One highlight of my recent visit to Los Angeles was a whirlwind tour of Silver Lake with the great architect Barbara Bestor, who has lived there since 1988. She drove me around, pointing out architectural (and culinary) highlights, and offering insight into the neighborhood's unique creative culture (she should know—she wrote a book about the place a few years ago, called Bohemian Modern: Living in Silver Lake). Here's the scoop.
I met Bestor on a Friday morning in her architecture office, a cool triangular space on Fountain Avenue in Silver Lake.
Here's Bestor, ready to gather up some blueprints and chart out our driving tour.
We started at Sunset Junction, one of the neighborhood's key intersections, where Sunset Boulevard and Santa Monica cross. In the immediate vicinity are a handful of cool shops, cafes, and storefronts—several of them designed by Bestor herself (including the cool Dangerbird Records).
Also at that intersection is the Silver Lake branch of Intelligentsia Coffee, LA's leading cult coffee brand. Bestor's firm designed this space as well.
Says Bestor: "It's my favorite local project as so many people use it regularly!" Here's a view of the tiled outdoor patio.
The wood-and-tile interior was "inspired by the tile environments of Istanbul, mashed up with minimalist plywood wood boxes," says Bestor. The coffee is very, very good.
We continued up the hill to Bestor's latest project: a house for her and her two daughters. Here's a view on the way—to me, this view just screams LA.
Bestor was eager to show me her house—a massive renovation project, still in the early demolition phase. She bought the house in part for its heart-shaped swimming pool, a quadrant of which is pictured here.
Next up: a cruise down Silverlake Boulevard, where Bestor pointed out, behind a screen of trees, a pair of houses Richard Neutra developed speculatively in the early 1960s.
Neutra Place is a dead-end street that's home to a slew of Neutra-designed houses—as well as a few by his son Dion Neutra, who actually lives on the street.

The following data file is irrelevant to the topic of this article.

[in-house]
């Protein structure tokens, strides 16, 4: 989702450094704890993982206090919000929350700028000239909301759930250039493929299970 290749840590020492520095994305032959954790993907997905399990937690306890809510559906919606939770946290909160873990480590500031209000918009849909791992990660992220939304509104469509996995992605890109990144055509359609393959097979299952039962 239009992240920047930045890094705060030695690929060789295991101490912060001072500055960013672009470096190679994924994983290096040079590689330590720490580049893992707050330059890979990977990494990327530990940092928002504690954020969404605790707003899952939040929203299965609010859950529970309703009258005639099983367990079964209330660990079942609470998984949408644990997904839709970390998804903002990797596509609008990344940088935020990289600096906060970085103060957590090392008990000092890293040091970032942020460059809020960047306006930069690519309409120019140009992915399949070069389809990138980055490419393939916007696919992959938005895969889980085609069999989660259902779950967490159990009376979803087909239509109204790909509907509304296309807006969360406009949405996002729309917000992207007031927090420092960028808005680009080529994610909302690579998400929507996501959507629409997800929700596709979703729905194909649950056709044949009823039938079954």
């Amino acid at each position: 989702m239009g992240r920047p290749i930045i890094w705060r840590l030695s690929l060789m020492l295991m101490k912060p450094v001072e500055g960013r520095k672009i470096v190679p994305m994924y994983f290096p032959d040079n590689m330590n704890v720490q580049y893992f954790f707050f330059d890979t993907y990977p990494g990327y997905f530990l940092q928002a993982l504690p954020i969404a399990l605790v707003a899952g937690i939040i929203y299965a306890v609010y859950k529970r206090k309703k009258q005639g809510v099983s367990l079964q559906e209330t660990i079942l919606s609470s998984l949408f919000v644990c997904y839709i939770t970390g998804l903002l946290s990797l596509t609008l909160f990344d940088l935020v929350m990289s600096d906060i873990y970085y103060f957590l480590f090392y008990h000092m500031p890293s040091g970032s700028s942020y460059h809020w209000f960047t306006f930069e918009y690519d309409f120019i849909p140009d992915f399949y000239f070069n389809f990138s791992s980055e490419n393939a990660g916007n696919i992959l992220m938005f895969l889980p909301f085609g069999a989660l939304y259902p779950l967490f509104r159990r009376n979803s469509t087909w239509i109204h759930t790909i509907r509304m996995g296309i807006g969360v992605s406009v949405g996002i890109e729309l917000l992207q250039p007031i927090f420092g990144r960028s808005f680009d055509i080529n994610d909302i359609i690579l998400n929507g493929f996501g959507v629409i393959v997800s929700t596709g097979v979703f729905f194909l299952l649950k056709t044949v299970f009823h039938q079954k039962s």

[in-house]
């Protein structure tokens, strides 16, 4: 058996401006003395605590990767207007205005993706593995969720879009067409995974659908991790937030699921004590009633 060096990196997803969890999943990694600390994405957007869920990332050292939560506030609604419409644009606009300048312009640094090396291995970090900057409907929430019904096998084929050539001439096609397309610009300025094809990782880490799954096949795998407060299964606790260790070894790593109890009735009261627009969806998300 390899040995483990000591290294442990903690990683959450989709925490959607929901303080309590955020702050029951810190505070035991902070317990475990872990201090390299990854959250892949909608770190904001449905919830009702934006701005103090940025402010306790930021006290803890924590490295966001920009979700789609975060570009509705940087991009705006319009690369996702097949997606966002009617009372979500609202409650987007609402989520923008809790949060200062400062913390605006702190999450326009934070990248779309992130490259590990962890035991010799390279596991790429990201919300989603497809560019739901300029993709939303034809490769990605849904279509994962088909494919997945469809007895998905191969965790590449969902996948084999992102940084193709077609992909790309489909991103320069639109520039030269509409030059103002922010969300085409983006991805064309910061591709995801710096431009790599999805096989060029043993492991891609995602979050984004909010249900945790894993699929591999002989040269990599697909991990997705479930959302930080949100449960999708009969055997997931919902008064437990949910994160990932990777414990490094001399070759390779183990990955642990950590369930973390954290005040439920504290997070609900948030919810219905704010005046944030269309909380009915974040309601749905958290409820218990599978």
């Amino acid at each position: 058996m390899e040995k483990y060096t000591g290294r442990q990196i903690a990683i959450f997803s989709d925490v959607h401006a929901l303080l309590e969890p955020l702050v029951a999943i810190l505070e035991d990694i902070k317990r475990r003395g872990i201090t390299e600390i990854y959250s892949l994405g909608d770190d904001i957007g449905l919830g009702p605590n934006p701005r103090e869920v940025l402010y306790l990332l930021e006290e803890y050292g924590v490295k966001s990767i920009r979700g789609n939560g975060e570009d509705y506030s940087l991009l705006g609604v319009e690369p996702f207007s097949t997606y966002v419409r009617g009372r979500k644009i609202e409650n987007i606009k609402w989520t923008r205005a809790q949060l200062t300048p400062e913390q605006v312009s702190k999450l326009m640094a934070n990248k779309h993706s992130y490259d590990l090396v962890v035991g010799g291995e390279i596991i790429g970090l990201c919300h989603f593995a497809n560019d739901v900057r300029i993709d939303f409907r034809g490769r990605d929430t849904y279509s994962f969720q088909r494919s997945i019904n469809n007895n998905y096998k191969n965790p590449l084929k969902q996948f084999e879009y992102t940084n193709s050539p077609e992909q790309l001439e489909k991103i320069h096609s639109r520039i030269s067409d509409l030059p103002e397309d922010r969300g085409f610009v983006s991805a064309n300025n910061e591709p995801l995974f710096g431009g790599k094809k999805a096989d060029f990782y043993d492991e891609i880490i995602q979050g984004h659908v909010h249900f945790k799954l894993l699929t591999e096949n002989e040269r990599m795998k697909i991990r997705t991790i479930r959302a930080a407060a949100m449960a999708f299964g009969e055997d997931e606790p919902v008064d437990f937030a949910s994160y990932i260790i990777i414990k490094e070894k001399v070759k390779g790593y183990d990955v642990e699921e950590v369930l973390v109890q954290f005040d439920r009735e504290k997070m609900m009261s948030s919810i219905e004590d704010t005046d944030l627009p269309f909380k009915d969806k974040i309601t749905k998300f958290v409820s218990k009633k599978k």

Here's the Neutra VDL house, a great experimental house that's available for public viewing. For tours, see here.
Bestor also pointed out the Rudolf Schindler-designed Bubeshko Apartments on Griffith Park Boulevard, which were recently renovated by the local DSH Architects.
Unfortunately Speranza restaurant was closed when we drove by, but I stole a shot through the fence. The place is owned and run by Jens Hommert, an Austrian architect formerly with Rem Koohass/OMA, and his wife/partner Hu. Bestor says it's a major hangout for local architects and artists. It also has a pavilion done by the artist Jorge Pardo and modern furniture from the local shop Amsterdam Modern.
I especially loved this classic art deco structure on Hyperion Avenue, known as "the Boat." It's owned and used as a recording studio by the Dust Brothers.
Further down the road is this creative fence in front of Oyler Wu Collective’s home office.
Bestor was especially excited to show off the Avenel Apartments on Avenel Street, a so-called "socialist housing project" by Gregory Ain.
The front gate was closed but we entered anyway. Bestor is a big fan of the plant wall along the main walkway, which ties the various front entrances together and lends some visual detail to an otherwise simple form.
We ended our tour with lunch at Forage, a lovely cafe with super-local food, sourced from backyards and local producers. Delish! Thanks for the tour, Barbara!